Table of Contents

 

 Unit 1 | Algebra

Page 1 | Expressions and Formulae

Page 2 | Index notation

Page 3| Solving Linear Equations

Page 4| Expanding and Factorising

Page 5| Factorising Quadratics and expanding double brackets

Page 6| Patterns and Sequences

Page 7| Simultaneous Equations

Page 8| Changing the subject of a Formula

Page 9| Adding , subtracting algebraic formulas

 Unit 2 |Graphs

Page 1 | Straight line graphs

Page 2 | Graphs of Quadratic functions

Unit 3 |Geometry and Measure

Page 1 | Transformations

Page 2 | Symmetry

Page 3 | Coordinates

Page 4 | Perimeter, Area, Volume

Page 5 | Circle geometry

Page 6 | Measurement

Page 7 | Trigonometry

Page 8 | Pythagoras

Page 9 | Angles

Page 10 | Shapes

Page 11| Time

Page 12 | Locus

Unit 4 | Numbers

Page 1 | Speed, Distance and time

Page 2 | Rounding and estimating

Page 3 | Ratio and proportion

Page 4 | Factors, Multiples and primes

Page 5 | Powers and roots

Page 6 | Decimals

Page 7 | Positive and negative numbers

Page 8 | Basic operations

Page 9 | Fractions

Page 10 | Percentages

Unit 5 | Statistics and Probability

Page 1 | Sampling data (MA)

Page 2 | Recording and representing data

Page 3 | Mean median range and mode

Page 4 | Standard deviation

Unit 4 | Calculus

Equivalent Fractions


  1. Fractions represent a portion of the whole. Different fractions which represent an equal amount of the whole are called equivalent fractions.
  1. In order to find different equivalent fractions, we can multiply or divide both the numerator and denominator of the fractions we already have.
  1. For example, if we wanted to find an equivalent fraction of    , we could do this multiplying both numbers by two, which would give us   .

Example 1 :

Take a look at this cake. We can cut it into different numbers of slices and still represent one half.

In the first circle, we can show a half by taking one piece out of a possible two, so this is 

In the second circle, one half is shown by highlighting 2 pieces out of a possible four, so this is 

The third circle is    and the fourth circle is    .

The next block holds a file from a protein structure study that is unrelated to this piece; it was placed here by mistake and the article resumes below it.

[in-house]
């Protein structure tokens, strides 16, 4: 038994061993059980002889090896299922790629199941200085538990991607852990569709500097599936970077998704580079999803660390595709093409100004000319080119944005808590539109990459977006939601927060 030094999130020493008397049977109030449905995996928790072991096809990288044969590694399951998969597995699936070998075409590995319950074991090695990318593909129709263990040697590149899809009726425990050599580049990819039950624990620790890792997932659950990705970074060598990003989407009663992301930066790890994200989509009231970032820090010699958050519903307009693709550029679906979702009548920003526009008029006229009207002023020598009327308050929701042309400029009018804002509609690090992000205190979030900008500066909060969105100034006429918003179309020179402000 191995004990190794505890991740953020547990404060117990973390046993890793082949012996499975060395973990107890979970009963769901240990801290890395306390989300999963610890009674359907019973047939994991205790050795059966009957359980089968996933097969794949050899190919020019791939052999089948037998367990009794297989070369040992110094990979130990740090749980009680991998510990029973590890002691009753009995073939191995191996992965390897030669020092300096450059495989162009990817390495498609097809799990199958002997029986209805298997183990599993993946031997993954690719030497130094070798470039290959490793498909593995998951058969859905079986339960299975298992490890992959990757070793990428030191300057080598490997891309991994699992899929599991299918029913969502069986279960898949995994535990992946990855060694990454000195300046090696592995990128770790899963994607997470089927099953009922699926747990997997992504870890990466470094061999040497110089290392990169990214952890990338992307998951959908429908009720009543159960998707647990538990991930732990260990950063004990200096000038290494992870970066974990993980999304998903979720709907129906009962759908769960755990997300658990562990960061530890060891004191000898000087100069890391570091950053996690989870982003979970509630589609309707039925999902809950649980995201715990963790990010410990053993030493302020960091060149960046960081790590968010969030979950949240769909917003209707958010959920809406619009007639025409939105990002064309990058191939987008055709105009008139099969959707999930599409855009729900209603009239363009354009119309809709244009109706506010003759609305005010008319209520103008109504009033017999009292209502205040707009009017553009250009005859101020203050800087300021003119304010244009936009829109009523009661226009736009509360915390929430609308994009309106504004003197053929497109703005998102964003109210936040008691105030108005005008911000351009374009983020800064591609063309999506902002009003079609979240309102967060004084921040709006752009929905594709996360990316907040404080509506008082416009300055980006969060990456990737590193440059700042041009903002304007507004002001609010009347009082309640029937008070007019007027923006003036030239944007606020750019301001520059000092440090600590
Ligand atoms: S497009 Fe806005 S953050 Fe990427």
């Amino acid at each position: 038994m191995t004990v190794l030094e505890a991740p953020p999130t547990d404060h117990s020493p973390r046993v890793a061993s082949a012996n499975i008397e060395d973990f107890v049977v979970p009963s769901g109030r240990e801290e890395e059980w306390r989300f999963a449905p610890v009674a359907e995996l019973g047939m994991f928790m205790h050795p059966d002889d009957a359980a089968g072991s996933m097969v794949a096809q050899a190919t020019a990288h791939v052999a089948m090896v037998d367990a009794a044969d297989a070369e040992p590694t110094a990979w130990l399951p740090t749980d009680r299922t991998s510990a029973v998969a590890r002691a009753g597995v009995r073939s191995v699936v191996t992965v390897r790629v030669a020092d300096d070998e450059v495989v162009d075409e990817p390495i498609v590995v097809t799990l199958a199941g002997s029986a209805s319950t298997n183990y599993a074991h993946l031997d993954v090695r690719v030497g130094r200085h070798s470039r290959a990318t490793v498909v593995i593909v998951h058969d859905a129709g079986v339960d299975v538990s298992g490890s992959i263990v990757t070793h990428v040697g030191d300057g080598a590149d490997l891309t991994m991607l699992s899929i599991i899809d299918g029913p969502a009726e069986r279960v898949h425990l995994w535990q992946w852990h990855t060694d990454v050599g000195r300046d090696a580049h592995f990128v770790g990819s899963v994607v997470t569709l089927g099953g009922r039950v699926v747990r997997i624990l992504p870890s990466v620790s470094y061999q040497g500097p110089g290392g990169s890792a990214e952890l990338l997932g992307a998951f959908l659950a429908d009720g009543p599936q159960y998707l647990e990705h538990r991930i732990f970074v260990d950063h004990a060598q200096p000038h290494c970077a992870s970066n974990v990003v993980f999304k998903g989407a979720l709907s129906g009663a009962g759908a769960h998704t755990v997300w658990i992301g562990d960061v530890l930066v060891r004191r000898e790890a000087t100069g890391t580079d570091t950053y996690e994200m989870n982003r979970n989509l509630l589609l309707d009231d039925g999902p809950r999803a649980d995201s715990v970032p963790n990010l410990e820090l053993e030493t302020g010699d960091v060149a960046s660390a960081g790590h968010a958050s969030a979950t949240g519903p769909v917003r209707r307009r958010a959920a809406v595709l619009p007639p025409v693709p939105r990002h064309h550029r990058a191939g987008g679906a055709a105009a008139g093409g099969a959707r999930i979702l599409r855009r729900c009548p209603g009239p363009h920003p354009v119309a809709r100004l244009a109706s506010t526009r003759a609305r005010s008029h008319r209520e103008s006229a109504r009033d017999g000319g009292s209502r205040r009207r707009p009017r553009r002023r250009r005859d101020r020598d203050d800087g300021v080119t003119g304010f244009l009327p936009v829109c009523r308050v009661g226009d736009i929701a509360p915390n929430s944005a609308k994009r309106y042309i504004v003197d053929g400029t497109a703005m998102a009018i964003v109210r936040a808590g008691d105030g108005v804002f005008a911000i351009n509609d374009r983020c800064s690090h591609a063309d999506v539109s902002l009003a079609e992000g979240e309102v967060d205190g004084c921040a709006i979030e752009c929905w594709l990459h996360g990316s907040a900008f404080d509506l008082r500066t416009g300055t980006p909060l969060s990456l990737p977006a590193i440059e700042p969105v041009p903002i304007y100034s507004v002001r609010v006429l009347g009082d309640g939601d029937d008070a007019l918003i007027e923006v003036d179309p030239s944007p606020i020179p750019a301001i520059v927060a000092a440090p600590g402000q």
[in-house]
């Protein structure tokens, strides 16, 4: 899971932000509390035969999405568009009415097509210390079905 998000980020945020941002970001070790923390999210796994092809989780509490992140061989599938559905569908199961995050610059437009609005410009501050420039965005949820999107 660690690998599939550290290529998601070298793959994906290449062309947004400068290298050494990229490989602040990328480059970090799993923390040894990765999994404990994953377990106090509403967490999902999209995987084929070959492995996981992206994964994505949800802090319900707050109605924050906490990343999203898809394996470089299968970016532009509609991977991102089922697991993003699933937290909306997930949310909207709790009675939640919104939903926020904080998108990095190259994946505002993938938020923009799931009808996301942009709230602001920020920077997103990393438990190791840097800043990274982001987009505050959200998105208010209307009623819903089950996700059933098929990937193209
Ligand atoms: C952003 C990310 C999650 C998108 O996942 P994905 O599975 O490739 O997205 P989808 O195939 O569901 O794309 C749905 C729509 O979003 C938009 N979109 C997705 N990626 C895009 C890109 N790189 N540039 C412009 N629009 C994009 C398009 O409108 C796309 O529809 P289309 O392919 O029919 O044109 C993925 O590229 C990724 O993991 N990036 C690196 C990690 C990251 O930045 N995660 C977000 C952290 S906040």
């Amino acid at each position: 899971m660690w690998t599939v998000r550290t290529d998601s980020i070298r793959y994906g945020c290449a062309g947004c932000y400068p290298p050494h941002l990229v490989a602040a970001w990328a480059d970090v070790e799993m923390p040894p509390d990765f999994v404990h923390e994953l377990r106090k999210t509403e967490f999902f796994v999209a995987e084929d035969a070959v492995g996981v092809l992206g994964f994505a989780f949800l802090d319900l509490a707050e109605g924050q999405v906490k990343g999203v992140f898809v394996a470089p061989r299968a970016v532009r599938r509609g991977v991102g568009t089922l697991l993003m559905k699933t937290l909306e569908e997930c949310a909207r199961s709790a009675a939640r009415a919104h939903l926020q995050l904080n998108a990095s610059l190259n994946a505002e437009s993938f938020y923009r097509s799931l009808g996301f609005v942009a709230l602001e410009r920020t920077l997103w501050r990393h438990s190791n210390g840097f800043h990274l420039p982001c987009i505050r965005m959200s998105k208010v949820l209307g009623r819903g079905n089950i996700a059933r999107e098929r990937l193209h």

As all of these fractions represent the same amount of space, we would say that they are equivalent fractions. We can see that the numerator and denominator of the first fraction    have been multiplied by 2, 3 and 4 to get the other fractions.

 

4. Equivalent fractions can come in very useful when we need to compare fractions that have different denominators.

5.If we can use equivalent fractions to make both fractions have the same denominator, all we have to do is compare the numerator.

Example 2 :

Let’s say that we need to find out whether   or  is larger .

  1. First, we need to find a number that both of the denominators are factors of (they fit into it a specific number of times). 8 and 12 both fit into 24 so we’ll choose that as our new denominator. 7
  1. Secondly, we need to find out what we need to multiply each fraction by so that it has a denominator of 24whatever we’ve done to each of our denominators has to also be done to the numerator.

  1. If we compare the two fractions, we can now clearly see that 6/8 must be bigger than 8/12, as the numerator is bigger when it is converted.

 

6. If you can see that the numerator and the denominator both have the same factor, you can divide them both by this factor, which is called cancelling.

7. Once a fraction cannot be cancelled anymore, it is said to be in its simplest form.

Example 3 :

The fraction we can use for our example is 

Both 36 and 42 are in the 6 times table, so we can cancel by a factor of six.

 

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“End  
procrastination.”

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